Centogene, a provider of data-driven answers in rare and neurodegenerative diseases, has extended its partnership with Takeda to diagnose patients with lysosomal storage disorders.

Under the renewed one-year partnership agreement, Centogene says it will continue to provide Takeda with access to diagnostic testing for patients around the world. The aim of the commercial fee-for-service agreement is to enhance patient access to rapid and reliable diagnostics for lysosomal storage disorders, including Fabry disease, Gaucher disease, and Hunter syndrome, according to the organizations.

“We are excited to extend our partnership with Takeda to accelerate diagnosis and increase access to life-saving therapeutics for patients globally,” says Ian Rentsch, Centogene chief commercial officer and general manager – Pharma. “Leveraging our targeted diagnostic portfolio, network of over 30,000 active physicians, and the CENTOGENE Biodatabank driving novel insights, we are uniquely positioned to deliver substantial value to our pharma partners throughout every stage of the development pipeline. This collaboration continues to play a vital role in the expansion of Takeda’s world-class enzyme replacement treatments and most importantly, brings life-changing answers to underserved patient communities.”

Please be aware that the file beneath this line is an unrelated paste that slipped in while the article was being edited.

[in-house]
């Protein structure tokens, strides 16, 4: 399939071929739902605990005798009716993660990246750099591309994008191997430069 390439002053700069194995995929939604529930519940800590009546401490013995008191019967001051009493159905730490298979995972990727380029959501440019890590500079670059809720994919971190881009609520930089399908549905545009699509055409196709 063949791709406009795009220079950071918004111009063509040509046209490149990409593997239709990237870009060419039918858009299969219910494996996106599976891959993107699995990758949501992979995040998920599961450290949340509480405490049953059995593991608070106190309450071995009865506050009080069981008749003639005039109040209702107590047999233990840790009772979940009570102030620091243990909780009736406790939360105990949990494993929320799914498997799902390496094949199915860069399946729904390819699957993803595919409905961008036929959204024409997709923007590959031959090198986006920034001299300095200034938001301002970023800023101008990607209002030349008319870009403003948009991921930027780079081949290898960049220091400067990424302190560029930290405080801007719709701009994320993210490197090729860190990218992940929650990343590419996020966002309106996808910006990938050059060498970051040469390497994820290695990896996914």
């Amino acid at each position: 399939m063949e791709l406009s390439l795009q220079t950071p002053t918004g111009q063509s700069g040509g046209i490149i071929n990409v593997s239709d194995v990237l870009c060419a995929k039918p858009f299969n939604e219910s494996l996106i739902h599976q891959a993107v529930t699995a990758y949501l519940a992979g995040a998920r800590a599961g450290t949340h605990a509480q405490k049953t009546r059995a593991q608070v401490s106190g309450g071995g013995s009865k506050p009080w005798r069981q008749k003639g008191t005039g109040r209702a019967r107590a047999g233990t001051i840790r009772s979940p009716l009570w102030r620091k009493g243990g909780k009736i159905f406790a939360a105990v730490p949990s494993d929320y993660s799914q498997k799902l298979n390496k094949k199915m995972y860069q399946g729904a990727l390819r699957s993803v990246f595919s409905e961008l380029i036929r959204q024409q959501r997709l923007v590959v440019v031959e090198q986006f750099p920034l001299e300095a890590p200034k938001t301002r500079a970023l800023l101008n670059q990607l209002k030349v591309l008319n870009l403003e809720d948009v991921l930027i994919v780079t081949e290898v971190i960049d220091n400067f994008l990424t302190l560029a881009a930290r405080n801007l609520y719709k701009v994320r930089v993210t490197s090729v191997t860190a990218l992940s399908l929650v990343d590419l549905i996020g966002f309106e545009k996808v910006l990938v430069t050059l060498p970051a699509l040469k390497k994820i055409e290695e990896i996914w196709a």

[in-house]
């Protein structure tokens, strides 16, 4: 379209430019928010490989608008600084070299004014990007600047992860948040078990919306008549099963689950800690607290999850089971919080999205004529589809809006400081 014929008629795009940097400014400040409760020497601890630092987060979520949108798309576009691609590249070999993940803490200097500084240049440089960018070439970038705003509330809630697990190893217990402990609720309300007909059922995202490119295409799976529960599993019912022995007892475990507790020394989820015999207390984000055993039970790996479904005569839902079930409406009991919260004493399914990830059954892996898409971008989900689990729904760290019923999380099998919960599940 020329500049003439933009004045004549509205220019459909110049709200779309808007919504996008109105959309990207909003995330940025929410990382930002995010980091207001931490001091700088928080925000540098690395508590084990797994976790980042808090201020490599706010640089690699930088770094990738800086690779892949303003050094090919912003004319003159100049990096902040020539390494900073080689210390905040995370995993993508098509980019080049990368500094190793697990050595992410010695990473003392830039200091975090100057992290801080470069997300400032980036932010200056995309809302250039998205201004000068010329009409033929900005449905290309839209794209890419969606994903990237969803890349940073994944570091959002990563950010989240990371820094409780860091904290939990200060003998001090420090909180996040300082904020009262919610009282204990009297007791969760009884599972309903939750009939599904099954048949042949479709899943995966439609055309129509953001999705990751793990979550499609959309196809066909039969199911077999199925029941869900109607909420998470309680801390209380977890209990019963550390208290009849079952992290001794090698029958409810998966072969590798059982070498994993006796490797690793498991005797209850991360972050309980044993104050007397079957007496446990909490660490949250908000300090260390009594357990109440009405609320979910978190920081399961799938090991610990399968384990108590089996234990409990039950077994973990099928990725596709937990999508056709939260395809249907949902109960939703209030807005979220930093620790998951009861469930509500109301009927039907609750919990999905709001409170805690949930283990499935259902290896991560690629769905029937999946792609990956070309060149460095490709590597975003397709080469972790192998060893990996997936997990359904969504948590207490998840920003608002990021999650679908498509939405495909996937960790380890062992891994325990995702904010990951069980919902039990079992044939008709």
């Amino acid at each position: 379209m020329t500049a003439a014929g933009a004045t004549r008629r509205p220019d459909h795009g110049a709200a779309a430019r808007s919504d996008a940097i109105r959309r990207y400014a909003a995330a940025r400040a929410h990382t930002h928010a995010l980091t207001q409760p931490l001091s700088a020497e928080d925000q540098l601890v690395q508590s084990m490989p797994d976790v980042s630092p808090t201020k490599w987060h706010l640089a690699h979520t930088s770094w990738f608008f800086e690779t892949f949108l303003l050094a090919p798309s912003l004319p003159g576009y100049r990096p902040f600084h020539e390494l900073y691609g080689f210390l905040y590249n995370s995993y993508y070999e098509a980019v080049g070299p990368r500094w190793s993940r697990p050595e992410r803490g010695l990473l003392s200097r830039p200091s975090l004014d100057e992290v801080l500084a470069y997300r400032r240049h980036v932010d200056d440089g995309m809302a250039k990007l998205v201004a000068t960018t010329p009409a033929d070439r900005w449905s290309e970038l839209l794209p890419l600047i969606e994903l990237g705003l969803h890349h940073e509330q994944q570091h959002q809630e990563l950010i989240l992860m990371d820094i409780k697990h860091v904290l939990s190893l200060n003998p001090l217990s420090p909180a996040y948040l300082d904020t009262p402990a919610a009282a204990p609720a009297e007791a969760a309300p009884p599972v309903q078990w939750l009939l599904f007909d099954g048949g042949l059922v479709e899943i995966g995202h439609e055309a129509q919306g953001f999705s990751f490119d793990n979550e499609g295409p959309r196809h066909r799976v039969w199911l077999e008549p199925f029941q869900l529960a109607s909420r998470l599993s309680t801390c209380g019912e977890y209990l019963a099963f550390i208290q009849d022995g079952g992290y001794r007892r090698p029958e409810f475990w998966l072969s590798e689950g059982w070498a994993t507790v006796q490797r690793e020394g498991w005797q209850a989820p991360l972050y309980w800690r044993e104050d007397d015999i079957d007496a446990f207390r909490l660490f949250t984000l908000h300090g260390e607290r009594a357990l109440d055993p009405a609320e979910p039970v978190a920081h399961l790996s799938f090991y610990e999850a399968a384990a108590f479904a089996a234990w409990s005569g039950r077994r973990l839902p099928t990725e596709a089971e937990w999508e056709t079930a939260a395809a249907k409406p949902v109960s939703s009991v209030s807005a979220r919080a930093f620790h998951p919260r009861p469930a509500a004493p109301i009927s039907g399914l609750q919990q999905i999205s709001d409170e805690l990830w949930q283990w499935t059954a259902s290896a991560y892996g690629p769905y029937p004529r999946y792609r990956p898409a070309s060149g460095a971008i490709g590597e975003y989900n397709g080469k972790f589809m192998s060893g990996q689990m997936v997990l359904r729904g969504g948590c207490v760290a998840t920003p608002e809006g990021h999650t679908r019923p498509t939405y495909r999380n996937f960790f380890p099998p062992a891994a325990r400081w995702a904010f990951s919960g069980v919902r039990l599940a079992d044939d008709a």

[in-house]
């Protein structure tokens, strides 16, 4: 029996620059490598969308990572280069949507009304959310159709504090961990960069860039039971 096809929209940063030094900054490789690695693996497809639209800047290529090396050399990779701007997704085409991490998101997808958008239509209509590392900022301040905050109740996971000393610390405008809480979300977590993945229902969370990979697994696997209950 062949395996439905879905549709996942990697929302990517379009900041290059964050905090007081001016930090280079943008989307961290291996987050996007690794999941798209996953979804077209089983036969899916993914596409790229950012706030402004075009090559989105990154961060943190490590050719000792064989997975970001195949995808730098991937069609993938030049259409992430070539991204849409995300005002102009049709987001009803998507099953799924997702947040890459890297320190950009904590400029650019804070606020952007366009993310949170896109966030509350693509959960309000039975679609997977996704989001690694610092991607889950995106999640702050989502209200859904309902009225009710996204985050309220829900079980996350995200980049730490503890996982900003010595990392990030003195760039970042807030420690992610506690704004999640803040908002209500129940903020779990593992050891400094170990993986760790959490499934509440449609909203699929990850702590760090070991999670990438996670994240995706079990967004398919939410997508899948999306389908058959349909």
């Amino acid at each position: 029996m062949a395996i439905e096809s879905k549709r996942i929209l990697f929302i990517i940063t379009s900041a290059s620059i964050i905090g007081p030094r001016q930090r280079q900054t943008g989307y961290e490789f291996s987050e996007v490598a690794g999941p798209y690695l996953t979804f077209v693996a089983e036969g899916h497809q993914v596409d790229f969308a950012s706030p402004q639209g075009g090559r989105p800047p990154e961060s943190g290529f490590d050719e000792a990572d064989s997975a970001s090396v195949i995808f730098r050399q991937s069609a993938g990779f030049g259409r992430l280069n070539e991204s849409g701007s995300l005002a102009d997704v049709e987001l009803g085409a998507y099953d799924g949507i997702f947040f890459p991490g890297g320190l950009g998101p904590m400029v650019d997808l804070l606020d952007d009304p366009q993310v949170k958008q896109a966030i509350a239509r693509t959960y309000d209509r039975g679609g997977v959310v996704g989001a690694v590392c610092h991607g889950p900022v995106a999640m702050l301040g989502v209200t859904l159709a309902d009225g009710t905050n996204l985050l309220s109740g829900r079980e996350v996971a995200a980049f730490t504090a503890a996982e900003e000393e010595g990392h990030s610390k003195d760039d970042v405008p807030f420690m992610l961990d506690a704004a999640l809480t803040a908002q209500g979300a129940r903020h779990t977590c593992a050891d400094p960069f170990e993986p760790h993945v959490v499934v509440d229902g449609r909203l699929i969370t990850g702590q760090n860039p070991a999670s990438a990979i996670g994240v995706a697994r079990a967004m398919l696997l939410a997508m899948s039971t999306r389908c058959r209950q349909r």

A key asset to the partnership is the Centogene Biodatabank, which currently contains approximately 700,000 patients representing over 120 highly diverse countries, more than 70% of whom are of non-European descent, including a large share of pediatric cases, the company says. By integrating multiomic and multi-ethnic data, the Centogene Biodatabank aims to provide a holistic view to enable accurate diagnosis and guide clinical actions.

In January 2015, Centogene originally entered into an agreement with Shire Pharmaceuticals, which was acquired in 2019 by Takeda, to provide diagnostic testing capability to enhance early diagnosis of patients suffering from rare genetic diseases. Last year, the contract was extended until March 2023.